I admit that I’m jaded. Sports, to me, were always an excuse for people who were less intelligent and less creative to look down on me. Athletes wouldn’t give me the time of day or be caught sitting at the same lunch table with the likes of me. Girls who would jump at the chance to date a quarterback or linebacker or even a center would at my approach jump out of the way. Football particularly irks me, because to add insult to injury, all of the members of the band who were regularly snubbed by the football players were required to attend every game to cheer for them. And we had to wear those ridiculous uniforms, too. Football players particularly considered themselves better than honor society, better than student government, better than Junior Achievement, All-State Chorus, All-State Orchestra–they were It, because they were pretty good at something valued by…and I find myself at a loss to know by whom. They have all the skills necessary to become gas station attendants, fast food cashiers, grocery store clerks. With some training, they could possibly be lifeguards and construction workers and tow truck operators.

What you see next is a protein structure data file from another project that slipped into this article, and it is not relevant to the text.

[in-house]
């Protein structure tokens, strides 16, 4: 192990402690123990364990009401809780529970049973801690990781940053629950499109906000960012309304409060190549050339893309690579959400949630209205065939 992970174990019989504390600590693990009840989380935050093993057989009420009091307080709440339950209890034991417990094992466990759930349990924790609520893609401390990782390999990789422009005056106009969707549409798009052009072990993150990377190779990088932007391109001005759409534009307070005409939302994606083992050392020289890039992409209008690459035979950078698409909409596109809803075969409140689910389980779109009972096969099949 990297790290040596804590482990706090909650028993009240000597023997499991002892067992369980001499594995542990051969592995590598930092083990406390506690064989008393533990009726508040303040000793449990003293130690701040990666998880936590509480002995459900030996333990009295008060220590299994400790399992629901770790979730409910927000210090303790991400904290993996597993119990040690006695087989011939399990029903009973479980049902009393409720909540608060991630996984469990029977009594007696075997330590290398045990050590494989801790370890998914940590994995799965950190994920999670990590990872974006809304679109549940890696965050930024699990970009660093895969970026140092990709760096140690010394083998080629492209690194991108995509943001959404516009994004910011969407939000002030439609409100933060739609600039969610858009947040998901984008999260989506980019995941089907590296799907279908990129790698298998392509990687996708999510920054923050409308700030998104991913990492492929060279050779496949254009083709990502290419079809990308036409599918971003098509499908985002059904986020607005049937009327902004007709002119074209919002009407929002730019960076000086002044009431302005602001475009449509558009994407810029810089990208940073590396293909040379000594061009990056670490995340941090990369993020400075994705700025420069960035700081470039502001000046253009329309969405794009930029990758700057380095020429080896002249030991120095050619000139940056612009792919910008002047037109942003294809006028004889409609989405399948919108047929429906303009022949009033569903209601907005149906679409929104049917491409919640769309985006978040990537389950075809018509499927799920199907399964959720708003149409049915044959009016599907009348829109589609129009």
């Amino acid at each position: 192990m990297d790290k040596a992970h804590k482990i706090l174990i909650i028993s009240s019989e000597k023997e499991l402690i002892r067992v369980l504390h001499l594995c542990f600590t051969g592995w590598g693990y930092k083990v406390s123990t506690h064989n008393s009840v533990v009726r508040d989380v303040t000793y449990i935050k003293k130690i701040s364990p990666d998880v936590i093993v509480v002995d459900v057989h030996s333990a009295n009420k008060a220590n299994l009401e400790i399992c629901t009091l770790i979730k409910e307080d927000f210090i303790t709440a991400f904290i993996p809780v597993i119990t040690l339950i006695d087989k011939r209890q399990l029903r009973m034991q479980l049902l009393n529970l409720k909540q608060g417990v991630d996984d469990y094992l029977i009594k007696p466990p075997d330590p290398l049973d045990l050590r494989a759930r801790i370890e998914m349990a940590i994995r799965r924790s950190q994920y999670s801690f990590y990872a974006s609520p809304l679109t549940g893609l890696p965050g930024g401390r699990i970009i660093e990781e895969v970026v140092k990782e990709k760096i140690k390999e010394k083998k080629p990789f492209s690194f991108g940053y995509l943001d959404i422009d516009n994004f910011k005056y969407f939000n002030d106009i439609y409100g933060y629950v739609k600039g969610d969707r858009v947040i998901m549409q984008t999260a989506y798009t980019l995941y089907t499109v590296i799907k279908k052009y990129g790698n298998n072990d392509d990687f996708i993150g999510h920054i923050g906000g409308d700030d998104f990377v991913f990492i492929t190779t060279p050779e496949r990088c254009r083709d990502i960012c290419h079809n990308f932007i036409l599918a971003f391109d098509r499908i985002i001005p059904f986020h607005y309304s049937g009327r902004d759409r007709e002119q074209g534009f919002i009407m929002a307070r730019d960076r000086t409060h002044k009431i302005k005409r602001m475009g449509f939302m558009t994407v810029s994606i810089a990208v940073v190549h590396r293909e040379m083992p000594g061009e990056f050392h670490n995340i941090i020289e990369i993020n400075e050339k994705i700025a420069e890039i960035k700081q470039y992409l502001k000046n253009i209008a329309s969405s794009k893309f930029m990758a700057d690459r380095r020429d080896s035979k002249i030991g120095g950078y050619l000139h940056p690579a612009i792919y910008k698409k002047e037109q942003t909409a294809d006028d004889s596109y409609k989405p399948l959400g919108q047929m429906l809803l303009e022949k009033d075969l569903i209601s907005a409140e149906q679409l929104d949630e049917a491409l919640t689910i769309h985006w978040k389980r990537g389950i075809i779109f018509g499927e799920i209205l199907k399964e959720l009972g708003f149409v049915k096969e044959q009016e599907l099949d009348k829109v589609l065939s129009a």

I don’t mean to denigrate either high school athletes or entry level positions in the service industries. What I want to illuminate is that our society seems to have a very warped set of values–we give an inordinate amount of praise and encouragement to children who exhibit strengths at things that will have very little value in their adult lives. Seriously, when was the last time you were anywhere where they decided to get up a friendly game of football? I’ve seen softball and volleyball at picnics, basketball and tennis at the park, golf and swimming at clubs–but football is something played by kids and professionals, and that’s about it. If you are one in a hundred, you might play in college (if you can go to college); if you’re one in ten thousand, you’ve got a shot at the pros. But the way we encourage kids you’d think their entire future would be determined by these skills.